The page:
There’s more to the grounds than its graceful scenery, it’s deeply intertwined with the local history. Built in 1786, it was the tenth Mission in the state established by Franciscan monks whose main objective was to convert the the Chumash Indian population to Christianity. A large part of the facility is dedicated to a museum that explains the Mission’s role in California’s heritage.
Stroll East Beach and Stearns Wharf
Constructed in 1872 and sprawling 2,300 feet, Stearns Wharf is one of the oldest and longest piers in California. Originally built to dock freight ships, it eventually evolved into a tourist destination that has become Santa Barbara’s most visited landmark. The wharf feels like a beach town’s boardwalk brimming with restaurants, candy shops, souvenir stores, and the Museum of Natural History Sea Center.
The pier is located in the middle of East Beach on the edge of downtown. The crescent shore’s gentle waters are ideal for paddle boarding and sea kayaking – there are several outfitters on the waterfront that rent equipment. The most peaceful time to visit is on weekday mornings and it’s also the best time to find a parking spot in the public lots along Cabrillo Boulevard.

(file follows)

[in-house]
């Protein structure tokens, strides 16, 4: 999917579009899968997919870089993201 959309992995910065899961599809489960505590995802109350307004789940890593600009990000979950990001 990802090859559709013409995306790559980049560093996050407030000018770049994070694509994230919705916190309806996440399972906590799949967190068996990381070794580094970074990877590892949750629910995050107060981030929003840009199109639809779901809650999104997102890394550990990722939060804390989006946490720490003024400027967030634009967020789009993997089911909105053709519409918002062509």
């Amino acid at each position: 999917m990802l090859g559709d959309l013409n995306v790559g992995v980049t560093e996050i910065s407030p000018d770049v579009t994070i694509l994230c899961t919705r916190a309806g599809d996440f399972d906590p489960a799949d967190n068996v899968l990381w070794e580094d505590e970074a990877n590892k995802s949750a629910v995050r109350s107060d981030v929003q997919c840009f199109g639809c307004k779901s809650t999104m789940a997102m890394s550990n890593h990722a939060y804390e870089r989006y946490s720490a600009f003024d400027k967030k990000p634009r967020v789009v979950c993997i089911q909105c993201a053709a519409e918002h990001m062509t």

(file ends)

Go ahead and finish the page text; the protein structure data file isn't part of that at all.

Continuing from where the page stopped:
Watch the Sunset at Butterfly Beach
Located in upscale Montecito, Butterfly Beach is one of the few in the area that faces west, making it a prime spot to soak up the sunset. A lot of pet owner stroll this stretch of sand as leashed dogs are permitted on the beach. This locale is also home to the historic Biltmore Hotel, opened in 1937, which is now part of the Four Seasons Resort family. The sophisticated Ty Lounge is located through the lobby and opens to an ocean terrace where guests can admire views over cocktails and tapas around a fire pit.
Unwind at Goleta Beach Park